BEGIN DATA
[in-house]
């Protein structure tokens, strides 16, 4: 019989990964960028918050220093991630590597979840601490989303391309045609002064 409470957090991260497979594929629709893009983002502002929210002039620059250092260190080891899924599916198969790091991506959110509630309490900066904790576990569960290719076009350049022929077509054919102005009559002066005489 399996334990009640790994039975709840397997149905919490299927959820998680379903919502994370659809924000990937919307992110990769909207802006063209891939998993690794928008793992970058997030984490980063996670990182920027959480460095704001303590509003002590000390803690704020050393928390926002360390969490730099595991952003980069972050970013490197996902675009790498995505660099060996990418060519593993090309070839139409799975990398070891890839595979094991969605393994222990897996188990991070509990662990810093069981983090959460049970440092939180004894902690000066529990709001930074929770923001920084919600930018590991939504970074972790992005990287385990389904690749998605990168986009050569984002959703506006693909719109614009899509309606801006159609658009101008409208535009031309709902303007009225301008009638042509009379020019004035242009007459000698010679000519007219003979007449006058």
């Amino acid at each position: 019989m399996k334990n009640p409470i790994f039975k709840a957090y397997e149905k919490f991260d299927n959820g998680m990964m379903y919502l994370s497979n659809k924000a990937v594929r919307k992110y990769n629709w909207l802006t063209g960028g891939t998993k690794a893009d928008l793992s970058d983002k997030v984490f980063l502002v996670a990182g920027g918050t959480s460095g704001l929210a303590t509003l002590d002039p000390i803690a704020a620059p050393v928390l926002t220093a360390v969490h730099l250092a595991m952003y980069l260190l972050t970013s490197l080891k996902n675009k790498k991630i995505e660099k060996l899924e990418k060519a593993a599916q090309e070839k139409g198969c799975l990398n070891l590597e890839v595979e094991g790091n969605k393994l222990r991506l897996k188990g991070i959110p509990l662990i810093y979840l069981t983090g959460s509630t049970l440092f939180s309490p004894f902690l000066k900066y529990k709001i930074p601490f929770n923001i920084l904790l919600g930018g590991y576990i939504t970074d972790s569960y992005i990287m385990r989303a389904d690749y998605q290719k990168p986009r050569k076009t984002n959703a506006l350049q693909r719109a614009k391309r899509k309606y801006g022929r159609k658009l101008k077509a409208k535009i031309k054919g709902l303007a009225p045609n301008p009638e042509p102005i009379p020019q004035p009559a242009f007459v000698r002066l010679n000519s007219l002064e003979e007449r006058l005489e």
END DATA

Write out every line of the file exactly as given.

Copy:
[in-house]
């Protein structure tokens, strides 16, 4: 019989990964960028918050220093991630590597979840601490989303391309045609002064 409470957090991260497979594929629709893009983002502002929210002039620059250092260190080891899924599916198969790091991506959110509630309490900066904790576990569960290719076009350049022929077509054919102005009559002066005489 399996334990009640790994039975709840397997149905919490299927959820998680379903919502994370659809924000990937919307992110990769909207802006063209891939998993690794928008793992970058997030984490980063996670990182920027959480460095704001303590509003002590000390803690704020050393928390926002360390969490730099595991952003980069972050970013490197996902675009790498995505660099060996990418060519593993090309070839139409799975990398070891890839595979094991969605393994222990897996188990991070509990662990810093069981983090959460049970440092939180004894902690000066529990709001930074929770923001920084919600930018590991939504970074972790992005990287385990389904690749998605990168986009050569984002959703506006693909719109614009899509309606801006159609658009101008409208535009031309709902303007009225301008009638042509009379020019004035242009007459000698010679000519007219003979007449006058």
């Amino acid at each position: 019989m399996k334990n009640p409470i790994f039975k709840a957090y397997e149905k919490f991260d299927n959820g998680m990964m379903y919502l994370s497979n659809k924000a990937v594929r919307k992110y990769n629709w909207l802006t063209g960028g891939t998993k690794a893009d928008l793992s970058d983002k997030v984490f980063l502002v996670a990182g920027g918050t959480s460095g704001l929210a303590t509003l002590d002039p000390i803690a704020a620059p050393v928390l926002t220093a360390v969490h730099l250092a595991m952003y980069l260190l972050t970013s490197l080891k996902n675009k790498k991630i995505e660099k060996l899924e990418k060519a593993a599916q090309e070839k139409g198969c799975l990398n070891l590597e890839v595979e094991g790091n969605k393994l222990r991506l897996k188990g991070i959110p509990l662990i810093y979840l069981t983090g959460s509630t049970l440092f939180s309490p004894f902690l000066k900066y529990k709001i930074p601490f929770n923001i920084l904790l919600g930018g590991y576990i939504t970074d972790s569960y992005i990287m385990r989303a389904d690749y998605q290719k990168p986009r050569k076009t984002n959703a506006l350049q693909r719109a614009k391309r899509k309606y801006g022929r159609k658009l101008k077509a409208k535009i031309k054919g709902l303007a009225p045609n301008p009638e042509p102005i009379p020019q004035p009559a242009f007459v000698r002066l010679n000519s007219l002064e003979e007449r006058l005489e």